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Artist Profile: Cathy Sawdey Continues Making her "Marks"

Cathy Sawdey, a featured artist in the Carroll County Arts Center's new "Full Figure" exhibition, uses pencil, charcoal, pastels and paints to clarify her thoughts and life experiences.

Cathy Sawdey began drawing as a child. 

Yet unlike many who leave paints and pencils behind with their last required art course, Sawdey’s love for art led her to pursue it as a degree.  She obtained her bachelor's degree in studio art in 1980; but she admits the degree didn’t lead her into a solid career in the field.

“I’m pretty sure I came out of college undistinguished and unprepared to live the 'artist’s life,' or even able to fit it into a job slot during the recession of the day.  Despite this course, I still like to draw and paint and am grateful I can still do so,” Sawdey explained. 

Raised in a family of math and science-educated computer professionals, Sawdey isn’t exactly sure how her passion for art ignited. 

“I just like to draw, who knows why, it just starts in the head and comes out graphically,” she said. 

Sawdey is married to an electronics engineer. Although they differ in their talents, she is able to look at her family and husband’s work with an artistic eye.  

“From them I have come to see there is a beauty in math and physics that I admire as much as I admire a drawing by Toulouse-Lautrec,” she noted.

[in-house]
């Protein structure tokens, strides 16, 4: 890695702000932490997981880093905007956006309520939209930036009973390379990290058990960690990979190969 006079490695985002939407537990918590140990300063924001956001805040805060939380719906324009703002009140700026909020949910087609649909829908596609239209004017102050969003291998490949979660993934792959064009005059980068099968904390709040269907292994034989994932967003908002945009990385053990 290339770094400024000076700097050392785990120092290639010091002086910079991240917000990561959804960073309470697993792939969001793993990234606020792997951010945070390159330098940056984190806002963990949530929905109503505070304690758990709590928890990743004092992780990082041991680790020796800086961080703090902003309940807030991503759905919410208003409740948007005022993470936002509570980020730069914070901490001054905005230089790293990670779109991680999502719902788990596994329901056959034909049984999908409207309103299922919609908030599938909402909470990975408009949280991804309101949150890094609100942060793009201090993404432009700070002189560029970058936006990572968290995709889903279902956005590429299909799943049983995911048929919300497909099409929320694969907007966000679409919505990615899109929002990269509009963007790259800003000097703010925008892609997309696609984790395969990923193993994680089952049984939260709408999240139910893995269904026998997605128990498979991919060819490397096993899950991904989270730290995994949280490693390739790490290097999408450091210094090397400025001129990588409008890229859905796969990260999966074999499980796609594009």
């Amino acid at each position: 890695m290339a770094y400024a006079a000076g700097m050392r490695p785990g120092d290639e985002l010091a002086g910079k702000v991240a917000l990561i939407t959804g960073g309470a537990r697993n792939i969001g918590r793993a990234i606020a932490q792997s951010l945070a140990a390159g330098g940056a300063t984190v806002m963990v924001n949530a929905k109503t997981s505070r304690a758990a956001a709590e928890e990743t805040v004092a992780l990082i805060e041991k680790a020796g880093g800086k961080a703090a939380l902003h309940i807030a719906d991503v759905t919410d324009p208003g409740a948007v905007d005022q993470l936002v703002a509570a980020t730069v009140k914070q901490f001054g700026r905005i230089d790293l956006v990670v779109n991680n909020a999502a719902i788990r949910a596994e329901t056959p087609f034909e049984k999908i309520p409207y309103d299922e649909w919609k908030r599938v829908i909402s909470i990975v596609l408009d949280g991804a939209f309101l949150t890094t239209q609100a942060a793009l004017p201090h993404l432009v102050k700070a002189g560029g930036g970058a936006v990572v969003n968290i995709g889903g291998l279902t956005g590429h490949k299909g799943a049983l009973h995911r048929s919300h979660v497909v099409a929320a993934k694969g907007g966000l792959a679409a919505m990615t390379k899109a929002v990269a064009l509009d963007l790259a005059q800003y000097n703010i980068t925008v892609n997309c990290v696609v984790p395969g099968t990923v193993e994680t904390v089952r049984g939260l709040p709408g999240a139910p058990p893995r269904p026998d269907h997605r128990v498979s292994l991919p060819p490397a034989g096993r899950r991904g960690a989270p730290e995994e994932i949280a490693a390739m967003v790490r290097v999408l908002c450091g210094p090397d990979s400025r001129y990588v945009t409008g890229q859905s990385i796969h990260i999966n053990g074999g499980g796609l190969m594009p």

Sawdey makes figurative art.  She most often renders figures and portraits in monochromatic or limited palettes.

“The human figure is a subject that asserts our existence and offers empathy….I prefer to work from life, working up a speed with as much force as I can transmit through the pencil/charcoal/pastel stick,” Sawdey said.

Sawdey is one of 10 partners in the artists’ cooperative gallery, Off Track Art located in downtown Westminster, which features a selection of her drawings.

Sawdey also shares in a community of artists at the Yellow Barn Studio in Glen Echo.

Sawdey has no rigid plans for her artistic future other than continuing to make her "marks." 

“I have a goal of bridging the life-movement of figurative art to other kinds of pictures:  I want to see the figurative in spaces where no figures are visible, to perfect a work abundant with personal human spirit,” she said.

Patch: What do you enjoy about creating this type of art?

Sawdey: I just like making marks.  It helps me think.  Drawing is something to which I have always returned in furthering a nonverbal idea of the world, applying uncomplicated materials to clarify a thought.  The immediacy of drawing offers the most direct way of marking my experience of life.

Patch:  What/who inspires you and your art?

Sawdey: People that I work alongside, no matter their art-making experience or lack thereof, always inspire me.  There is a fresh insight into witnessing the action of someone drawing or painting, watching the process of a work forming and coming into being.  Having said that, many finished works of art displayed in museums/galleries also influence me.  Famous artists whose work show me something important are Richard Diebenkorn, Egon Schiele, Giacometti, R.B. Kitaj, Otto Dix to name a few. 

Beginning Oct. 6, Sawdey’s works will be featured in a group exhibition entitled “Full Figure."  The showcase will be held at the Carroll Arts Center and will run through Nov. 16.  Click here for more information.

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